Jill and I sit down to eat. I've just settled Ned in his bassinet in the bedroom. He is sleeping. I slice the meat and load up my fork with salad when his cry slices into our dinnertime.
"Oh no," says Jill.
"Your turn," I say.
"No way!" she fires back. "Two-minute rule!"
This means, I learn, that whatever you do to settle Ned has to have an effect lasting at least two minutes to count as a turn settling Ned. "Show me the rule book," I mutter, heading for the bedroom, penetrating Ned's cries as if wading into the vines of a jungle. But if not me, who? If not now, when?
Ned is an fairly easy baby to settle most times of the day. He's also keeping boredom at bay with more to do these days. He smiles, he tries to laugh. He kicks his legs and waves his arms and tries to bring his fists to his mouth. Lately he seems content to watch the world from his car seat, more like a bird in a nest than a bomb with a short fuse. Pivoting the seat to give him a new perspective, much as a three-month-old can have a perspective, calms him.
But after a few minutes, the creases erupt across his forehead and tiny eyes - they have seen so very little - start to pucker. The corners of his smiling mouth fall, the supports of his joy cut. The face dissolves. It's like trick photography. Seconds later, unless I head it off, it's also like a trick with a megaphone.
Calming Ned requires a four-pronged counterattack:
--Binkie. We have a "cherry-shaped" pacifier for Ned, Ned seems to like this method, but it's open to criticism. "Good way to give him a double chin," says Jill's mom. "He's too young for a binkie," Jill adds. "If you want to give him something to calm him down, let him use his little fists. He can always find those." Yes, he can. Ned is a smart baby. Sometimes Alex also tries to take Ned's binkie.
--Shaking. The bassinet, not Ned. I started with a gentle jiggle, but found that it bounced off Ned's wakefulness like bullets off a tank. So I increased the force until I found the bassinet moving back and forth almost an inch with each jiggle, with Ned on his side in there swaying until his nose was almost pressed against the mattress. It worked. Even Jill, after the recent failure of one of her own Please-God-Ned-Go-To-Sleep maneuvers (and I invoked my own Two-Minute Rule), returned from Ned's bedroom and remarked that yes, indeed the harder shaking worked.
--Patting. This we used to pull on Alex in the isolette, when it was crawling toward 8 p.m. and we really wanted to start home but not at the price of leaving an awake baby alone in a hospital. The nurses used to call it "patting him into submission," a phrase that tells you a lot about NICU nurses. (Nurses also used to tell Alex to "Calm down!" when he cried.) One secret to making this work is raising Ned's arm so I get a clear pat at his ribs.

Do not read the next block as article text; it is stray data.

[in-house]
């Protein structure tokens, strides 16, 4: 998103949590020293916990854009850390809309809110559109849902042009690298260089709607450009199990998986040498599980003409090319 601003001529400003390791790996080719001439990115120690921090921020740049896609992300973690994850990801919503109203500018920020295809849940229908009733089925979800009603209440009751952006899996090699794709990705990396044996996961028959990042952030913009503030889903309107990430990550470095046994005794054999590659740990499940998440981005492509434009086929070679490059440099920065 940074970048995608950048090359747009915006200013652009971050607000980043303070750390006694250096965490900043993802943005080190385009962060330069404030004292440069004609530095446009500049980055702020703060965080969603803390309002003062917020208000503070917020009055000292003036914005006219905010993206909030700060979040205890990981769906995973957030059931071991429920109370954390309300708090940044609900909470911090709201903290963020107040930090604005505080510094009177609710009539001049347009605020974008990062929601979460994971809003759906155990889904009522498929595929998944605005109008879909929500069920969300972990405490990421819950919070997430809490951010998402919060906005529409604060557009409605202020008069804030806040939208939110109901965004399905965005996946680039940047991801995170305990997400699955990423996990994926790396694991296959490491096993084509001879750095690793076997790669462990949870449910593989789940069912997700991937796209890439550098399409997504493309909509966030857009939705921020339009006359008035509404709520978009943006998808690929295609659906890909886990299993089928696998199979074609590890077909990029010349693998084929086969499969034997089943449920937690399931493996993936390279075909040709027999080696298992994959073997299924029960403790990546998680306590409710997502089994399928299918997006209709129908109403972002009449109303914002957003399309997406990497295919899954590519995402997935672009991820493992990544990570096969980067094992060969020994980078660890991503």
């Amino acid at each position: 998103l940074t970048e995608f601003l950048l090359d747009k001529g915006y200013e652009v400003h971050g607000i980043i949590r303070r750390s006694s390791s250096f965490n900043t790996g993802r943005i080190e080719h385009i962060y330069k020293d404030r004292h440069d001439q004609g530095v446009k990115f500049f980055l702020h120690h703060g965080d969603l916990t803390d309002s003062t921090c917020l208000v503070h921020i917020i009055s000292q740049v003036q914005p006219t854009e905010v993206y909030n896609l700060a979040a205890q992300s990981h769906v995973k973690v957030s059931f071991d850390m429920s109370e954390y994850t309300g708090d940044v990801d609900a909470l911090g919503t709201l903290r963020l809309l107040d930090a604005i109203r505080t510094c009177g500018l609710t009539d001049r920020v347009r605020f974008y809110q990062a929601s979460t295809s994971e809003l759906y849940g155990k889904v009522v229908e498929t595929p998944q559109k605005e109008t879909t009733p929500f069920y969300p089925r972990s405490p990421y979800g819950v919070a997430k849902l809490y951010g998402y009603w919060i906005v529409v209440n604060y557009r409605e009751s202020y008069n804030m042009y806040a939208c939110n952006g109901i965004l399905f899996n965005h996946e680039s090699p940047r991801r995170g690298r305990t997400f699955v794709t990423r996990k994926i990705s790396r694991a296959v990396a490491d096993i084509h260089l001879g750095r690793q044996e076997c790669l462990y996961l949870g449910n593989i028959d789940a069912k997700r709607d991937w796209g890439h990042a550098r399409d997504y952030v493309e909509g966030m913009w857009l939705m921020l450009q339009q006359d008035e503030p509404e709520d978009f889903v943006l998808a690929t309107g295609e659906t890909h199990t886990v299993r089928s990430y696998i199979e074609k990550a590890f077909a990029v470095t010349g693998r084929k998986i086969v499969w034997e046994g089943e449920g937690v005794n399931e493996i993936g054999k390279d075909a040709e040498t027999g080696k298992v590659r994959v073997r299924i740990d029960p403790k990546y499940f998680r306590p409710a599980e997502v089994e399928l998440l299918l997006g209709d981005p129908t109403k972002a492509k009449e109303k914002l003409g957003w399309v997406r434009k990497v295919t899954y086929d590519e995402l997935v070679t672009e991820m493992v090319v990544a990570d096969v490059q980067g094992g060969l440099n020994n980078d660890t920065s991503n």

--Stroking the eyebrows. We learned this from a baby masseuse when, again, Alex was in the hospital. I put my fingertip on the bridge of the tiny nose and caress toward the forehead, branching right or left at the eyebrow. I don't know if this relaxes Ned or he thinks that if he closes his eyes I'll stop doing it.
I have to use four tricks for the same reason you overwrite a first draft: under the gun, it's easier to cut than to add. The only way I've found to unshackle myself from bassinet-side is to gradually stop doing one thing for Ned at a time. I'll do a couple eyebrow-rubs while simultaneously shaking the bassinet as Ned chomps a binkie. Then I'll move from the eyebrows to the patting. I'll start with a firm pat, then gradually go softer and softer until I'm barely touching him. At the same time, I jiggle the bassinet with less and less force until I'm barely moving it. If his face starts to dissolve anywhere along the way, I increase the force or frequency of the maneuver that's currently being phased out until he gets a hold of himself. "Calm down," I whisper. The binkie I let him keep.
It's like when service stations stopped checking your oil, then stopped washing your windows, then stopped pumping your gas, then jacked up their prices. I'm helping Ned -- If not now, when? If not me, who? -- get used to a level of service that he will have to get used to. Imagine what gas stations will be like by the time he owns a car! Besides, he's asleep, at least for the next two minutes. I continue taking things away as long as he doesn't stir. (March 2001)
Edwin often sits in the doorway, in his car seat, during Alex's bath. The event thrilled Ned at first: the splashing, the giant boy in the tub, the limitless fascination of the rows and rows of tiles on the wall. But lately he's bored.
As a bored Ned is not a thing to have in a small room that holds sound, I scrambled for amusements. He liked my singing for a while, especially "Wreck of the Edmund Fitzgerald" and old Eagles hits such as "Lyin' Eyes." Eventually, however, you could see the tiny blue eyes glaze over and the minute fists start to twitch. Next came the furrowed brow and the opening of the little pink mouth.
"Oh, Ned, no..."
Too late. I salvage his peace of mind with a smile and a monkeyshine, but with Alex just warming up in the water Ned's reserves were spending fast and taking more and more of my attention. "Alex," I say in the direction of the tub, "play with this." I hand him a toy.
Alex has many toys near the tub, in a green plastic basket that is itself a toy, including but not limited to: fat plastic pop beads; a wind-up plastic frog and dolphin; oversized plastic toy nail clippers; and the plastic wreck of the Fisher-Price pirate ship. He also has some yellow plastic - I'm going to stop saying "plastic," it's redundant when talking about kids' bath toys - some yellow blocks that press together to form a grid; on the grid you can snap a whirly yellow wheel and tiny palm trees. Alex lost the palm trees long ago.